The new Connecticut Avenue bridge would serve a number of important purposes. It would carry 20 tons, unlike the viaduct’s 6-ton capacity. It would be a major passageway for cars, trucks, buses, and streetcars, along with local pedestrians and tourists, from the suburbs to downtown. Additionally, the bridge would carry water lines, power lines, and telephone lines between the east and west sides of Rock Creek. Design proposals were subject to local planning commissions and the Commission of Fine Arts to ensure public buildings and structures appropriately reflected the nation’s capital. The new bridge was built in stages to ensure the daily flow of traffic over Connecticut Avenue would continue even with construction. Work was completed in January 1932, almost a month ahead of schedule and long before the spring tourist season.
Engineer Ralph Modjeski and architect Paul Phillipe Cret designed a practical yet visually appealing bridge. Their design was sophisticated and subtle, as to not detract from the beautiful wooded valley rising from either side of the bridge. They incorporated elements of art deco, a modernist artistic style that flourished in the 1920s. These elements are found in the railings' chevron patterns and eight lanterns upon stone pedestals. Bronzework has since oxidized and turned a bluish-green color. The masonry includes walls of Pennsylvania sandstone and benches, parapets, and lantern pedestals of Indiana limestone. The streetlamps were also used as trolley poles that supplied electricity to the streetcars. At the time, the 250-foot steel arch supporting the roadway was the longest in D.C.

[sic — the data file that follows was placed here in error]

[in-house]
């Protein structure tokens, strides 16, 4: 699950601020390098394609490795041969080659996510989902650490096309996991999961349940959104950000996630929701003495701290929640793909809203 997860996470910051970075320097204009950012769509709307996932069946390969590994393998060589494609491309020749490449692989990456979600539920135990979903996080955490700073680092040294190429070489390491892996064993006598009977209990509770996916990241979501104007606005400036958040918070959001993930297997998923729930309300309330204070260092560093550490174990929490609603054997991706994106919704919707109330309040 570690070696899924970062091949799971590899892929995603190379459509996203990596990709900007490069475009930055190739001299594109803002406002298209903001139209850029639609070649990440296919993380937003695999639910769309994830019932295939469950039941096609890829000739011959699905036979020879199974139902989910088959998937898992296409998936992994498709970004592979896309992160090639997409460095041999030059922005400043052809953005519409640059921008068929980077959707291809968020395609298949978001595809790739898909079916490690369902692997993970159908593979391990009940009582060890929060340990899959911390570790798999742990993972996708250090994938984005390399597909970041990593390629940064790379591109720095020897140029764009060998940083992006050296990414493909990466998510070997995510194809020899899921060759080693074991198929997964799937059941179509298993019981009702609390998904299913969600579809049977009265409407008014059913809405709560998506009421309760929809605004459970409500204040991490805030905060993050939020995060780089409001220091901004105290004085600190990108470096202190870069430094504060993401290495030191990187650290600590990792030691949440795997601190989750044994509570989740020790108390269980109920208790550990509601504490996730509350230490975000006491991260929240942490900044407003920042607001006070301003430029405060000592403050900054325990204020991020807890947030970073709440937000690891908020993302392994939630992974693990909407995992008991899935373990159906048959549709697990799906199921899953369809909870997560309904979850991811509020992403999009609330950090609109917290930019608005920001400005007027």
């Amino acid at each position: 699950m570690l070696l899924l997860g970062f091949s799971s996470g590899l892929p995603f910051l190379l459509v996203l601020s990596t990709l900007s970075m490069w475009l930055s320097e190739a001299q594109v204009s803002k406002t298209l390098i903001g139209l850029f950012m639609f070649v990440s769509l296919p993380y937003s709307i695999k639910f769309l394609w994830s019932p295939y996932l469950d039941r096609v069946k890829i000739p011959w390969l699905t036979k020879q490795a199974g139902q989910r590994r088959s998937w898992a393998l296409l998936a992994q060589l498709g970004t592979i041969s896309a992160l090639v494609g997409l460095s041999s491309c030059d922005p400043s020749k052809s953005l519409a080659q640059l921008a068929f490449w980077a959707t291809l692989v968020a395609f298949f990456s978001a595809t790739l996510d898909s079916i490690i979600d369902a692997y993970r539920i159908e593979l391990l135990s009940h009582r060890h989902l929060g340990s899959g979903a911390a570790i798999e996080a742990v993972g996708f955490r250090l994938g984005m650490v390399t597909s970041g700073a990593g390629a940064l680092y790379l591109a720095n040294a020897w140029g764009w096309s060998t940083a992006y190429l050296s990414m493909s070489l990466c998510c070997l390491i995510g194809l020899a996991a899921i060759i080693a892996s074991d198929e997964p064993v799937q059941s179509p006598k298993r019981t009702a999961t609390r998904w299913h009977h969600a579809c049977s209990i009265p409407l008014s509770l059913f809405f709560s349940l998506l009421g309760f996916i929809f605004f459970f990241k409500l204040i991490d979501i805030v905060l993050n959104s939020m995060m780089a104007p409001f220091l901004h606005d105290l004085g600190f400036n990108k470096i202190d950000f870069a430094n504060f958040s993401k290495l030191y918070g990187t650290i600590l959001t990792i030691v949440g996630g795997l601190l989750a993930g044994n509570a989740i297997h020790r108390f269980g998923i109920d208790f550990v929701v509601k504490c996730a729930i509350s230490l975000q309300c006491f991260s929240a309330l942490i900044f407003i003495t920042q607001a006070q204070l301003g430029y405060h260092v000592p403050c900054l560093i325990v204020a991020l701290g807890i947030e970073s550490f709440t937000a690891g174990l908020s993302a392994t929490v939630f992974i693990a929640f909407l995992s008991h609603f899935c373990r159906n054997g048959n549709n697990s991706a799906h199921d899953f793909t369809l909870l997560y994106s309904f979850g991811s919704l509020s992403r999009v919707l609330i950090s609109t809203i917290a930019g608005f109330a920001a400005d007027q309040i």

The Klingle Valley Bridge retains much of its historical character. It withstood removal of the streetcars in the 1960s and construction of the Metro’s Red Line in the 1970s. In the late twentieth century, guardrails were added and light fixtures repaired or replaced. Furthermore, the National Park Service took over the Klingle Valley watershed and ensured the picturesque forest below the bridge would be preserved. Klingle Road remained an important thoroughfare until 1991, when it was destroyed by a flood and permanently closed. After decades of debate, Klingle Road reopened in 2017 not to automobile traffic, but foot traffic, as the Klingle Valley Trail. As traffic whisks by above, visitors in the valley can enjoy the peace of nature and a pathway to Rock Creek Park.
Klingle Valley Trail Project. 2017. Accessed October 2017. http://www.klinglevalleytrail.com
National Park Service. “Connecticut Avenue Bridge.” National Register of Historic Places Inventory-Nomination Form. Prepared by Elizabeth A. Crowell, Elizabeth B. O’Brien, and Simone Monteleone. Washington, D.C.: National Park Service, Department of the Interior, 2004. http://historicwashington.org/docs/Historic%20Landmark%20Application/Klingle%20Valley%20Bridge.pdf
National Park Service. "Connecticut Avenue Bridge Spanning Klingle Valley." Historic American Engineering Record. National Park Service, U.S. Department of the Interior, 1992. From Prints and Photographs Division, Library of Congress (HAER DC-27) https://loc.gov/pictures/item/dc0764/
National Park Service. “Cleveland Park Historic District.” National Register of Historic Places Inventory-Nomination Form. Prepared by Kathleen Sinclair Wood. Washington, D.C.: National Park Service, Department of the Interior, 1990. https://npgallery.nps.gov/GetAsset/127e029c-35a2-43e0-85b5-2e264fd218c5